Helping the Penobscot Indian Nation: Review of Anadromous Fish for Consumption

A flowing river through a valley of forest and rocks.

“Each time we do a health consultation or health assessment we determine the very specific environmental exposures to a community with input from the community members. This project demonstrates the impact of a strong collaboration between Penobscot Indian Nation and ATSDR in addressing specific exposures and health concerns.”

— Tarah Somers, MSN, MPH, BN, ATSDR Region 1 director

The Penobscot Indian Nation used ATSDR’s health consultation on anadromous (migratory) fish in the nearby river to learn about possible health risks such as cancer from eating fish contaminated with per- and polyfluoroalkyl substances (PFAS), dioxin, and methylmercury.

Health consultations are one of the many ways ATSDR analyzes environmental data to determine possible harm to a person’s health. Consultations can be either a verbal or written response ⎯ from ATSDR or one of their health department partners ⎯ to a specific question about health risks related to a specific site, chemical release, or the presence of hazardous material. A consultation may lead to site restrictions, repairs, clean-up, environmental sampling, or other environmental public health actions related to surveillance, evaluation, or education. In 2021, ATSDR released a health consultation focused on anadromous fish consumption from the Penobscot River.

Generations of Penobscot Indian Nation (PIN) members have eaten fish and other aquatic species from the Penobscot River as a significant source of food. However, the food source and health of the PIN were at risk, due to contaminated discharge from a nearby paper and pulp mill into the Penobscot River. In 2004, the PIN tribal chief asked ATSDR to evaluate potential health effects of contaminants released into the Penobscot River. It was imperative to understand the level of environmental exposure from eating fish and other food from the river ⎯ which many relied on ⎯ and any related harmful health effects.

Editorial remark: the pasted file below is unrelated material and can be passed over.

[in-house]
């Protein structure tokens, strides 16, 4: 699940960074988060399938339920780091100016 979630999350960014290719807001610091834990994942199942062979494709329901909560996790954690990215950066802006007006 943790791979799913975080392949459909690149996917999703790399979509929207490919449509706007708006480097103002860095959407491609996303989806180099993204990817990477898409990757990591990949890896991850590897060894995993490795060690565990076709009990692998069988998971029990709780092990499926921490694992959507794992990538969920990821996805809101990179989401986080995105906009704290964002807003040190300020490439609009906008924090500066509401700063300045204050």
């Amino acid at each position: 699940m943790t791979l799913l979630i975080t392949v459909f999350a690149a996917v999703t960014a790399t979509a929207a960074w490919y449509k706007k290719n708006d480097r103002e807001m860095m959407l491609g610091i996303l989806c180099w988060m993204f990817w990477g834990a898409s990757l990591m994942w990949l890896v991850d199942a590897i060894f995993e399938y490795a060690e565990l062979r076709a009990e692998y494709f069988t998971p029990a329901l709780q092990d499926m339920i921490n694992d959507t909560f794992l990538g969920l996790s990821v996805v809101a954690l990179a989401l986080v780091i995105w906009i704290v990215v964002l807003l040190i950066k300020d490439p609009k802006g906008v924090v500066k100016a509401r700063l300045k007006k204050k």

ATSDR reviewed available fish sampling data, calculated recommended fish consumption limits, and published a health consultation on its findings in 2006. In this consultation, ATSDR found concerning levels of contaminants such as dioxins, chlorinated dibenzofurans (furans), polychlorinated biphenyls (PCBs), and methylmercury. The potential health effects of exposure included various cancers, reproductive issues, pregnancy complications, and immune system weakening that threatened all PIN members, regardless of age.

After the initial report, ATSDR partnered with the Environmental Protection Agency (EPA) to build on this research in 2014 as a part of a Regional Applied Research Effort (RARE) project. For this project, ATSDR reviewed contaminants in fish tissue and other edible aquatic species and plants. The findings from this research and additional tissue data from more than 75 composite samples from 2017–2018 provided ATSDR with the information to release the second health consultation in 2021.

This report focuses on the health implications of eating contaminated anadromous (migratory) fish collected from the Penobscot river and demonstrates how federal agencies can work with Tribal Indian Nations to address environmental concerns. The PIN identified fish commonly eaten and used the information to identify potential environmental exposures. Tribal leadership appreciated the collaborative effort and took action to share the report as soon as it was released.

ATSDR identified anadromous fish species in the river that had high levels of dioxin, methylmercury, and per- and polyfluoroalkyl substances (PFAS). These contaminants represented a health hazard for the PIN members who ate any quantity of the sampled fish species. Several potential health effects were identified and described in this fact sheet.

As a result, ATSDR met with PIN leadership and recommended that tribal members stop eating anadromous fish identified as high risk in the health consultation. In the future, the PIN hopes ATSDR’s efforts can justify stricter rules for removing contaminants before they are discharged into the river, to protect the tribe’s health and their food source for generations to come.